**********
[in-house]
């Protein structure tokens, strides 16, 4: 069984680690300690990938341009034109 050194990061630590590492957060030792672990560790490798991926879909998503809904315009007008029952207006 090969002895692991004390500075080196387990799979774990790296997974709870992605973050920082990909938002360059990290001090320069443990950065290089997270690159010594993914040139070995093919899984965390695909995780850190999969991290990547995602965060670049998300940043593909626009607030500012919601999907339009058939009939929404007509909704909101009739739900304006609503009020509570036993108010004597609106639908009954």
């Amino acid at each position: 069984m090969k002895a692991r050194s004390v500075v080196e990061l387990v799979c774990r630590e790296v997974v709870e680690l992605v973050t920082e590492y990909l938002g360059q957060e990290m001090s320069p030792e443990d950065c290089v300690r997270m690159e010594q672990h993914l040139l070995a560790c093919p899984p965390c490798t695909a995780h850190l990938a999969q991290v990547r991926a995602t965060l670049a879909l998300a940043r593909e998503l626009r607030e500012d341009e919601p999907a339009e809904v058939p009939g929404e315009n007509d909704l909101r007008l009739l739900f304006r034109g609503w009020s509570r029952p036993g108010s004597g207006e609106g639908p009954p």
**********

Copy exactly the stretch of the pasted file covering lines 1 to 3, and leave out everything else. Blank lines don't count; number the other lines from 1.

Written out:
[in-house]
């Protein structure tokens, strides 16, 4: 069984680690300690990938341009034109 050194990061630590590492957060030792672990560790490798991926879909998503809904315009007008029952207006 090969002895692991004390500075080196387990799979774990790296997974709870992605973050920082990909938002360059990290001090320069443990950065290089997270690159010594993914040139070995093919899984965390695909995780850190999969991290990547995602965060670049998300940043593909626009607030500012919601999907339009058939009939929404007509909704909101009739739900304006609503009020509570036993108010004597609106639908009954």
């Amino acid at each position: 069984m090969k002895a692991r050194s004390v500075v080196e990061l387990v799979c774990r630590e790296v997974v709870e680690l992605v973050t920082e590492y990909l938002g360059q957060e990290m001090s320069p030792e443990d950065c290089v300690r997270m690159e010594q672990h993914l040139l070995a560790c093919p899984p965390c490798t695909a995780h850190l990938a999969q991290v990547r991926a995602t965060l670049a879909l998300a940043r593909e998503l626009r607030e500012d341009e919601p999907a339009e809904v058939p009939g929404e315009n007509d909704l909101r007008l009739l739900f304006r034109g609503w009020s509570r029952p036993g108010s004597g207006e609106g639908p009954p």